By Barry C. Fox, M.D., University of Wisconsin
Let’s compare bacterial and virus pandemic potentials. When looking at which could be the source of the next pandemic, there are a few biological behaviors to consider—their speed of growth, their infectiousness, their speed of spreading, and how well they respond to medication, among other things. Let’s look at some bacterial and viral pathogens in this light to see the potential threat they hold.
Comparing Bacteria and Viruses
Let’s begin with bacterial pandemics. The only bacteria that can spread beyond 8 feet is tuberculosis. There are some multiple antibiotic resistant germs, including TB and E. coli, but the growth rate of bacteria—for example TB—is very slow.
Viruses are smaller than bacteria, have a more effective aerosol spray within 8 feet. Several can ride the air currents so they can be spread quickly. They replicate rapidly and mutate quickly. They do not respond to antibiotics, and the antivirals are limited. Let’s review their mode of transmission. Ebola and HIV are spread by direct contact with body fluids. Smallpox is spread by direct droplets, and airborne. Influenza is mostly limited to droplet transmission, with some contact. SARS and MERS have both droplet and airborne capacity. All of these viruses are transmitted human to human.
Learn more about respiratory infections.
Can we remove any germs from the list? First, let’s look at bacteria. What about bacterial spores like anthrax? We know they can travel long distance by air and are highly lethal when contracted. But, if they’re too efficient at killing their host, they are not likely to be propagated on a large scale. What about extensive drug resistant TB? It has good transmission ability by aerosol, but it grows too slowly and could be controlled by quarantine.
Why not cholera? It meets several of our criteria as a candidate. It jumped from Nepal to Haiti by the fecal-oral route. However, it’s not likely to take hold in developed countries due to modern medicine, vaccines, and improved sanitation conditions. What about plague? While extremely deadly, it still has vector-borne restrictions, unless we postulate a bioterrorist attack. The strain of E. coli that is resistant to all known antibiotics is spread by the fecal-oral route but mostly in developing countries. So, we will rule out the pandemic probabilities of anthrax, drug-resistant TB, cholera, plague, and drug-resistant E. coli.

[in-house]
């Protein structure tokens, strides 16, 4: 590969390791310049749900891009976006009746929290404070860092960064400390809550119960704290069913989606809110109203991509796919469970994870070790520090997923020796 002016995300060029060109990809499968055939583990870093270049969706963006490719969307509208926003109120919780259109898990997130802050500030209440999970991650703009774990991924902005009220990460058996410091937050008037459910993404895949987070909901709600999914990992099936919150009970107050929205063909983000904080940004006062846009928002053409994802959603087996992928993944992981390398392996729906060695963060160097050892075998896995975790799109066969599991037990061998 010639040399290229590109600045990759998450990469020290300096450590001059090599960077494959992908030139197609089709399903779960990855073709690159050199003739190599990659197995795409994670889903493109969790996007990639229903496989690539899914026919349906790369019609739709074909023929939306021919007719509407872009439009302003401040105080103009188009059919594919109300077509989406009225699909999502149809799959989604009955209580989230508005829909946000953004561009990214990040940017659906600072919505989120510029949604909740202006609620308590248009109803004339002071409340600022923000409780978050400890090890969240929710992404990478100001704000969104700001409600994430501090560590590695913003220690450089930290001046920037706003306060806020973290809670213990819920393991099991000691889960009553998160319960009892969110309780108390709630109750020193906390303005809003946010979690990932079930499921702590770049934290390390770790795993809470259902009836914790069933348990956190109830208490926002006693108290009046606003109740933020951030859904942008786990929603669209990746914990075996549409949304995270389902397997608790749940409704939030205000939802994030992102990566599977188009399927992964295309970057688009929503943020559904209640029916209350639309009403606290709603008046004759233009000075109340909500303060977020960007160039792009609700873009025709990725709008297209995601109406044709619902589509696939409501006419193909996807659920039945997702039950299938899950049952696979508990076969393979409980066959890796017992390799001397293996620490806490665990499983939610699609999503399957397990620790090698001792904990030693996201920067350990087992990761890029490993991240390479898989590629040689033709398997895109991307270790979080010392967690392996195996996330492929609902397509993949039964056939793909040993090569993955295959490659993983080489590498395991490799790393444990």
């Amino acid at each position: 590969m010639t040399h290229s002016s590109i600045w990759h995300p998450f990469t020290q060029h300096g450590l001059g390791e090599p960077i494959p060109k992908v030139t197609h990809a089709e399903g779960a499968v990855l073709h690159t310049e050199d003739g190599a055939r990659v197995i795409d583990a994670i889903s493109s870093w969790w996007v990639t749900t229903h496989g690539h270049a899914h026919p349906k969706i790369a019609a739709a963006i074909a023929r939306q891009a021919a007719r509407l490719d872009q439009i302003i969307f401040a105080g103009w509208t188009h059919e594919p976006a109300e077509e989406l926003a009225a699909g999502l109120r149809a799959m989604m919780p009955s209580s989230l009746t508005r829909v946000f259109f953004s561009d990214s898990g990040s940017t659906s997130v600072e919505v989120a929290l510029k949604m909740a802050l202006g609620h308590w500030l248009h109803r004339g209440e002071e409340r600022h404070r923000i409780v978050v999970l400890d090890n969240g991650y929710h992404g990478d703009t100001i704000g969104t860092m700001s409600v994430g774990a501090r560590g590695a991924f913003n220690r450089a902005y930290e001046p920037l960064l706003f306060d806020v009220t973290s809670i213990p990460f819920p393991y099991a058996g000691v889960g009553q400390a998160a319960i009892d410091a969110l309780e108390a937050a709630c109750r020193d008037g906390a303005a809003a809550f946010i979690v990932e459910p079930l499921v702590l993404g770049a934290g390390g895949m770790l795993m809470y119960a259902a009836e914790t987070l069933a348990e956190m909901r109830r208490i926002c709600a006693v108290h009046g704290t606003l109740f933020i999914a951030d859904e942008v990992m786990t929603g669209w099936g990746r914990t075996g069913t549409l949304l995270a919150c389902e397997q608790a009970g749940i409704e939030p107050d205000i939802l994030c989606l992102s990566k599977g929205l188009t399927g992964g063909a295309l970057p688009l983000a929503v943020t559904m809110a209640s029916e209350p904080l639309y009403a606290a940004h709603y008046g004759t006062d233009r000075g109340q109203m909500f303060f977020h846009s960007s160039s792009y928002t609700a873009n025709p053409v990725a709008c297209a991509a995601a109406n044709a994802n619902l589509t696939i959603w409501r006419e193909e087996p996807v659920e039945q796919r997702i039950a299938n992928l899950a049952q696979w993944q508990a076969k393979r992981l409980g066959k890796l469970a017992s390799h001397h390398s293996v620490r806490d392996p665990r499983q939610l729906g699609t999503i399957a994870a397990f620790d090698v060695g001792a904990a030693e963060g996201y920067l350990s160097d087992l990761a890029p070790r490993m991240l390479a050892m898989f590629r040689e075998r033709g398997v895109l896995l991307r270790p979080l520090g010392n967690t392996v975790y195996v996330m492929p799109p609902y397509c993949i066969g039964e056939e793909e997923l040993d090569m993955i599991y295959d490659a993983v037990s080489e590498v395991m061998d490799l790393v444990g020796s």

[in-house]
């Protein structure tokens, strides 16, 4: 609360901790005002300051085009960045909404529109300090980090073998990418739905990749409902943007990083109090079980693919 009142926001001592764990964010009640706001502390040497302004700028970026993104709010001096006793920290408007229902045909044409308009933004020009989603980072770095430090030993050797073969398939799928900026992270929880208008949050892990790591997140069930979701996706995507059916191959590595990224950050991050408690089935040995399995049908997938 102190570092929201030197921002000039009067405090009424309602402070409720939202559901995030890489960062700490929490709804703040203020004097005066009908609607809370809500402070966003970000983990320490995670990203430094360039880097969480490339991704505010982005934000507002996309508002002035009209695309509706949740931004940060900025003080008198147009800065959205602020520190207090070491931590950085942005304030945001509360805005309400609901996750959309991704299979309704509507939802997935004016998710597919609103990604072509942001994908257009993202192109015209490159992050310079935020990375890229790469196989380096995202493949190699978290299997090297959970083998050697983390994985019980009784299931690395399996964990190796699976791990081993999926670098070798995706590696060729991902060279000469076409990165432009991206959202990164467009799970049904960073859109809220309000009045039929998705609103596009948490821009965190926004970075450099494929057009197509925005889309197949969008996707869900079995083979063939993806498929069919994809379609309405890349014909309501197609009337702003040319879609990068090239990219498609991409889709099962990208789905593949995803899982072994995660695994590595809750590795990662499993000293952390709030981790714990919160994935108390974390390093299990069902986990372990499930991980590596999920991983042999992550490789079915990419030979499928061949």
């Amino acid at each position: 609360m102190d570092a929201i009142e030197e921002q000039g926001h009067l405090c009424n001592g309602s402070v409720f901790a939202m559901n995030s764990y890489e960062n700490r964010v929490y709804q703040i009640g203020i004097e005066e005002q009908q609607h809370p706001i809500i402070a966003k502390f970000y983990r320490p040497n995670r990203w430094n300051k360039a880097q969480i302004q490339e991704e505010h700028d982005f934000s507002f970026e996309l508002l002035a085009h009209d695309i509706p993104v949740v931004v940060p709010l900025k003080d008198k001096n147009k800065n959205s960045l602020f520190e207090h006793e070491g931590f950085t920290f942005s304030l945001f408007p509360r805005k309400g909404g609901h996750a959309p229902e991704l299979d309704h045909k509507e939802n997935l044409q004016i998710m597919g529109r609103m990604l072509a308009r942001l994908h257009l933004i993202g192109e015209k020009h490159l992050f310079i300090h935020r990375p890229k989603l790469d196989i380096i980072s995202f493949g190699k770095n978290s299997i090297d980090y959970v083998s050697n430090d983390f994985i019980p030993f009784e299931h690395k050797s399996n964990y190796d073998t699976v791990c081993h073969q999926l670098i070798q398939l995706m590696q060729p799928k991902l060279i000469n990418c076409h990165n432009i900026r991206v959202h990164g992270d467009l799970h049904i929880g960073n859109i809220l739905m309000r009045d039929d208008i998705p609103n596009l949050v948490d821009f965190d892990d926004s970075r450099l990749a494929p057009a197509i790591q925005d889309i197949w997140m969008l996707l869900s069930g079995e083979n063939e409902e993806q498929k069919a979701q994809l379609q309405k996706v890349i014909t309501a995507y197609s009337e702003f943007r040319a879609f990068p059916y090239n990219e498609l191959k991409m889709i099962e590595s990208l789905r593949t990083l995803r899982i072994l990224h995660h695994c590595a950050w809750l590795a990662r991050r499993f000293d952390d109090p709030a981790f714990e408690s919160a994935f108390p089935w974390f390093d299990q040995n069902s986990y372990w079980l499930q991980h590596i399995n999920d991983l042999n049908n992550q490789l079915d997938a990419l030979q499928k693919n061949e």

Let’s review the viral scenarios. Ebola can be spread by close contact or blood. But it is so deadly that the spread is more contained. With a 3- to 21-day incubation period, quarantine measures may also be effective.
What about the coronaviruses? They are good candidates since they easily transmitted, have a modest mortality rate, and have no known effective anti-viral medications. But for coronaviruses, the incubation period is 4 to 7 days, so patients can be isolated and transmission interrupted.
Measles and mumps are unlikely to spread unless there is a significant mutation in childhood viruses that would render current vaccines ineffective. Smallpox could be a problem, but we’ll consider it less likely since there are no natural reservoirs in the world, we already have a vaccine, and we’re working on improving laboratory safety. What about HIV? Again, the developed countries have a better chance of stemming HIV infections with cutting edge diagnostics and drugs. This will most probably remain a deadly killer in developing countries.
This is a transcript from the video series An Introduction to Infectious Diseases. Watch it now, on Wondrium.
Influenza has already been implicated in four pandemics in the last 100 years. It has a short 48- to 72-hour incubation period, so you’ve already transmitted the virus before you know you’re sick. It’s also tough to implement quarantine with this short time window. Influenza makes people ill, but it usually doesn’t kill them, so people are carrying the virus at various stages of their illness and could infect many others. Influenza can mutate rapidly and undergo antigenic shift or drift.
Fortunately, so far, avian influenza H5N1 strain does not transmit easily between humans because certain throat cell receptors are missing. However, it had a 50 percent mortality in the thousand cases in the 20 countries it affected. Most of these cases were a result of direct contact with humans and infected poultry.
Learn more about why changes in viruses can have such a huge impact on disease prevalence.
The Effects of Influenza
Since influenza can mutate so rapidly, we also would need a new vaccine that would need to be produced quickly and made readily available worldwide. Finally, based on our experience with the 1918 flu pandemic, many of the deaths resulted from secondary infection from bacterial pneumonia.
We now have antibiotics, but the idea of co-pathogens playing an additional role in the pandemic must be considered. In conclusion, a strain of avian influenza or unknown emerging zoonotic virus are our most likely future culprits.
Common Questions about Potential Pandemic Pathogens
Viruses are smaller than bacteria, have a more effective aerosol spray within 8 feet. Several can ride the air currents so they can be quickly spread. They replicate rapidly and they mutate quickly. They do not respond to antibiotics, and the antivirals are limited.
Whether viral or bacterial, germs spread by a combination of methods probably are the most likely candidates for our next pandemic, with droplet and airborne being the most efficient combination.
Influenza has a short 48- to 72-hour incubation period, so it’s tough to implement quarantine with this short time window. Influenza makes people ill, but it usually doesn’t kill them, so people could infect many others. Influenza can also mutate rapidly and undergo antigenic shift or drift.